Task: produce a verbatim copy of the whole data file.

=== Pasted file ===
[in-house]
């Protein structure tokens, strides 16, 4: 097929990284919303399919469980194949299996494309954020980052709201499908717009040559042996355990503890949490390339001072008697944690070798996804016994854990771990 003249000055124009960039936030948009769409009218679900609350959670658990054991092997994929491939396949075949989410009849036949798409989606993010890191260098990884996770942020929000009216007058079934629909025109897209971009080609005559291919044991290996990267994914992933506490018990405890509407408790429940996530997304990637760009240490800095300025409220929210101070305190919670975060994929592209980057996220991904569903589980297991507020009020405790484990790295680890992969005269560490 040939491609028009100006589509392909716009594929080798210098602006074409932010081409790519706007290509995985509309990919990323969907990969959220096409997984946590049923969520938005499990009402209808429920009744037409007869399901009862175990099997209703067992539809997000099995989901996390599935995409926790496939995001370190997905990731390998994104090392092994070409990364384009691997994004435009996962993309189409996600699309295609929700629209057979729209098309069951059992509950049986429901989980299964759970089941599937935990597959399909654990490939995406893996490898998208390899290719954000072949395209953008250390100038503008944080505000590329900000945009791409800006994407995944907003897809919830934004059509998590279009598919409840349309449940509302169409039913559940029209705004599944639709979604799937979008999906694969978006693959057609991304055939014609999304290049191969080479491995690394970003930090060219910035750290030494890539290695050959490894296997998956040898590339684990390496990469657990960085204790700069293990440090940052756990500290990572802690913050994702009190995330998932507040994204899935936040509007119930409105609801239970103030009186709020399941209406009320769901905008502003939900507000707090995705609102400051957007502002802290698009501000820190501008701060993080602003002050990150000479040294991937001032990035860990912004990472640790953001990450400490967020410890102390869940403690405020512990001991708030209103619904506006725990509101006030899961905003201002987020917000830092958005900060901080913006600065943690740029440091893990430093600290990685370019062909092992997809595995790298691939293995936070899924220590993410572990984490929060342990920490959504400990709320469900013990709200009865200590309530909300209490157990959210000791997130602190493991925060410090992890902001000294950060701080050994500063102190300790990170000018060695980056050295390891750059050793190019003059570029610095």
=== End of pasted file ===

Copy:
[in-house]
């Protein structure tokens, strides 16, 4: 097929990284919303399919469980194949299996494309954020980052709201499908717009040559042996355990503890949490390339001072008697944690070798996804016994854990771990 003249000055124009960039936030948009769409009218679900609350959670658990054991092997994929491939396949075949989410009849036949798409989606993010890191260098990884996770942020929000009216007058079934629909025109897209971009080609005559291919044991290996990267994914992933506490018990405890509407408790429940996530997304990637760009240490800095300025409220929210101070305190919670975060994929592209980057996220991904569903589980297991507020009020405790484990790295680890992969005269560490 040939491609028009100006589509392909716009594929080798210098602006074409932010081409790519706007290509995985509309990919990323969907990969959220096409997984946590049923969520938005499990009402209808429920009744037409007869399901009862175990099997209703067992539809997000099995989901996390599935995409926790496939995001370190997905990731390998994104090392092994070409990364384009691997994004435009996962993309189409996600699309295609929700629209057979729209098309069951059992509950049986429901989980299964759970089941599937935990597959399909654990490939995406893996490898998208390899290719954000072949395209953008250390100038503008944080505000590329900000945009791409800006994407995944907003897809919830934004059509998590279009598919409840349309449940509302169409039913559940029209705004599944639709979604799937979008999906694969978006693959057609991304055939014609999304290049191969080479491995690394970003930090060219910035750290030494890539290695050959490894296997998956040898590339684990390496990469657990960085204790700069293990440090940052756990500290990572802690913050994702009190995330998932507040994204899935936040509007119930409105609801239970103030009186709020399941209406009320769901905008502003939900507000707090995705609102400051957007502002802290698009501000820190501008701060993080602003002050990150000479040294991937001032990035860990912004990472640790953001990450400490967020410890102390869940403690405020512990001991708030209103619904506006725990509101006030899961905003201002987020917000830092958005900060901080913006600065943690740029440091893990430093600290990685370019062909092992997809595995790298691939293995936070899924220590993410572990984490929060342990920490959504400990709320469900013990709200009865200590309530909300209490157990959210000791997130602190493991925060410090992890902001000294950060701080050994500063102190300790990170000018060695980056050295390891750059050793190019003059570029610095």